The man who won't stay still

Winds of change are howling through a once notorious London borough. Karen Thornton talks to the politician whipping them up

TY GODDARD is so like a restless teenager, unable to sit still for more than five minutes, that some of his colleagues have labelled him the Typhoon.

On meeting him, it is easy to see why. The new chairman of education in Lambeth, south London, leans forward earnestly, leaps out of his chair to survey the view from his fourth-floor office window (ranging from Brixton Academy to the distant tower of Canary Wharf), then dashes into the corridor - still talking over his shoulder - to fetch a cup of water.

Barely five months into his chairmanship, the 35-year-old's energy and his passion for his adopted Lambeth have won him fans among local teachers.

"He almost knocks you over with his enthusiasm," said one.

He has given up full-time work to concentrate on education in Lambeth, where the social profile - high levels of deprivation, unemployment, teenage pregnancy, and English as a second language pupils - is challenging.

The borough's chequered "loony left" history of fraud, corruption and mismanagement said to have cost the public purse Pounds 50 million and to have left local people without basic services. So seems Mr Goddard will need every ounce of energy.

There are high hopes riding on his partnership with Lambeth's dynamic education director, Heather Du Quesnay, who moved to the authority last year from Hertfordshire. Ginni Bealing, chair of Lambeth headteachers' council, calls them the dynamic duo. "If they can't move things forward, who can?" she asks.

So far Mr Goddard has written letters to council staff, teachers and parents, visited numerous schools, set targets for improving standards, and helped establish and co-ordinate four policy taskforces.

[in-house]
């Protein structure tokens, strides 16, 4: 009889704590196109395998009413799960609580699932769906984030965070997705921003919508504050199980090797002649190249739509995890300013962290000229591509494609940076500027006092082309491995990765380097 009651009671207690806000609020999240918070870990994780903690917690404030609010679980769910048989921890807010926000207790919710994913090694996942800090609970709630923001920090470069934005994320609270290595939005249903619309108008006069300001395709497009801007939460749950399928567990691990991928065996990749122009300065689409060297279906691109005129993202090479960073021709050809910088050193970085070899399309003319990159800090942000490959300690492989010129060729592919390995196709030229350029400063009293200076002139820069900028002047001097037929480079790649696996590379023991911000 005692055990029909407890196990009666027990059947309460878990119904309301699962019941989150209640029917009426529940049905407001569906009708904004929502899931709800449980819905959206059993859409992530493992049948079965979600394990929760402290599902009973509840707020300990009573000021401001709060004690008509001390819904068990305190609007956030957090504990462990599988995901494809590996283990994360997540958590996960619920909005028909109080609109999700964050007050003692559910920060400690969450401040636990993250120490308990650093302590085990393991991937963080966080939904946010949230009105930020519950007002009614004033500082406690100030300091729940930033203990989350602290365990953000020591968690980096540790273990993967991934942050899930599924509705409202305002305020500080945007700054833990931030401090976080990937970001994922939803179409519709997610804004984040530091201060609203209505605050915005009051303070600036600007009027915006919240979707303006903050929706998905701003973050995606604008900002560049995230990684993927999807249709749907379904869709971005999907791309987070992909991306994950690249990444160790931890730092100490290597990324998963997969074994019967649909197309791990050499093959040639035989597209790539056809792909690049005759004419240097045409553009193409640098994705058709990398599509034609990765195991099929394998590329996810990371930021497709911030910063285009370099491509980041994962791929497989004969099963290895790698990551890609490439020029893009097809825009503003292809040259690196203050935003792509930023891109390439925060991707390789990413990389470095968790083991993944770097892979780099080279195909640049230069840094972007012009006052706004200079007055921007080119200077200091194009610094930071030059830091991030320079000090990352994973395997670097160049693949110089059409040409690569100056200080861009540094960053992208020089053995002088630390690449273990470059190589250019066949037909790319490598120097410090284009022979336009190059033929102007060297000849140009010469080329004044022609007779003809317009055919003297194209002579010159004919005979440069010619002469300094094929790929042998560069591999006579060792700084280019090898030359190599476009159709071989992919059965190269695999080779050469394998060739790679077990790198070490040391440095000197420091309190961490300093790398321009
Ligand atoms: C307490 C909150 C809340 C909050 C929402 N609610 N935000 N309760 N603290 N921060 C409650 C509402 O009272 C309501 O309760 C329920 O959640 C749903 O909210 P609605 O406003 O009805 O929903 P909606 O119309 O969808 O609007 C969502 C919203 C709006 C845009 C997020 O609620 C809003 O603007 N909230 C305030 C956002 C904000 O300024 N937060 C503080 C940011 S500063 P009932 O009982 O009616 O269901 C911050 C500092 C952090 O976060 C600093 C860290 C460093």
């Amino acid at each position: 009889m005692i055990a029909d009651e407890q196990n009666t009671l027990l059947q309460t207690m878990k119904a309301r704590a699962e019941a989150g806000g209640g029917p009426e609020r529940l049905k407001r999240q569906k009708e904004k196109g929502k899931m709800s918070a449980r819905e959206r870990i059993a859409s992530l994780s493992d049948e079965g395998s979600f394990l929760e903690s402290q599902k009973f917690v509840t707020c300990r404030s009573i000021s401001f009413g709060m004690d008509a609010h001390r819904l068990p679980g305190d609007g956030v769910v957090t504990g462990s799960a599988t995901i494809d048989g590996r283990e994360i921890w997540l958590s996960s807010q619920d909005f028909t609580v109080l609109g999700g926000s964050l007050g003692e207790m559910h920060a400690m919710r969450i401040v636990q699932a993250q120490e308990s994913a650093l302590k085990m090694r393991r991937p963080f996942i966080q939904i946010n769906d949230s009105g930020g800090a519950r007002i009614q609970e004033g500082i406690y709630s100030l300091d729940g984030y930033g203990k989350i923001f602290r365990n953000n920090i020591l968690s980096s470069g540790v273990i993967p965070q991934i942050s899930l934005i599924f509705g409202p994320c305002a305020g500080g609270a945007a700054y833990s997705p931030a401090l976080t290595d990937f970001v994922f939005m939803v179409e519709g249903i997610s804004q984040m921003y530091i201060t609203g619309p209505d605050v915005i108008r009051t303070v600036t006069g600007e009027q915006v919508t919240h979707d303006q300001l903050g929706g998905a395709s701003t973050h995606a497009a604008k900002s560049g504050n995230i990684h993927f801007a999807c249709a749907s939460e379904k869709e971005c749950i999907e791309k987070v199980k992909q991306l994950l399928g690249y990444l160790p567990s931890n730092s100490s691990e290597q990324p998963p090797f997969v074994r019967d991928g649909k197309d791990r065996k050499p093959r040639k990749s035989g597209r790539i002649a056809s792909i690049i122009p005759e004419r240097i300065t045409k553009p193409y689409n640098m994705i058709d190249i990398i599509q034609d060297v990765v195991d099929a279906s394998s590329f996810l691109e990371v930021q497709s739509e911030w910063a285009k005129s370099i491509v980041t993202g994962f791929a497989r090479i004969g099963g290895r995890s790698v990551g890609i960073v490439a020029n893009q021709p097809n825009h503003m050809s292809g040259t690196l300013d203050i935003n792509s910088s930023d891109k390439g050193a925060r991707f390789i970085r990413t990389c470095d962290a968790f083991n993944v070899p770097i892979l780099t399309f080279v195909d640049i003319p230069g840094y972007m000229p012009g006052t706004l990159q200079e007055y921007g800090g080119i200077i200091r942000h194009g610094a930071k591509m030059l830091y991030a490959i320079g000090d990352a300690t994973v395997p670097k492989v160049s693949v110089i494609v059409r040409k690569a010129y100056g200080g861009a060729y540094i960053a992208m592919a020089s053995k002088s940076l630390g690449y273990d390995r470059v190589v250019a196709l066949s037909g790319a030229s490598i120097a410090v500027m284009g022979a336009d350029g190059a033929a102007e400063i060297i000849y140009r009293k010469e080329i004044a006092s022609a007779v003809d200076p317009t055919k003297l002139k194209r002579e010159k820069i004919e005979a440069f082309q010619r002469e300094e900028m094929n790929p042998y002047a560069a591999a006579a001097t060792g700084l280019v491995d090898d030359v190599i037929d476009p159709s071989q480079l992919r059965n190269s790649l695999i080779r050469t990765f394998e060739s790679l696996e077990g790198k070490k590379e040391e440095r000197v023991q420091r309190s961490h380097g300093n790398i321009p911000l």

"The things coming out of the taskforces may not be liked, but they are organised and there is consultation - and there was no consultation before, " says Janet Maggs, headteacher of St Stephen's school.

But his almost missionary "can-do" Blairism sometimes does not go down well with older local government hands. At this year's Conference of Local Education Authorities, he argued strongly for education action zones in the face of a motion giving only a cautious welcome to the reform that encourages business involvement in education. Lambeth's own zone partners include the multinational oil giant Shell and education consultants CfBT. "I couldn't support a motion that gave a cautious welcome to change. If you only give a cautious welcome to change, you only reap half the rewards of change," he says now.

"I didn't go to Shell like this" - he gets down on his knees and reaches out with an imaginary begging bowl - "and say I want Pounds 20,000 to help pay for a school roof. I said I want strategic intervention to help and support teachers. I have seen them in mentoring sessions, and the advice they have given is good, it's helpful.

"One delegate at the conference described its business involvement in zones as sinister. I don't see it as sinister. We are partners in an enterprise of hope. I felt like I had won the World Cup when the bid came through." (He's a Manchester United fan and plays for Brixton Town FC).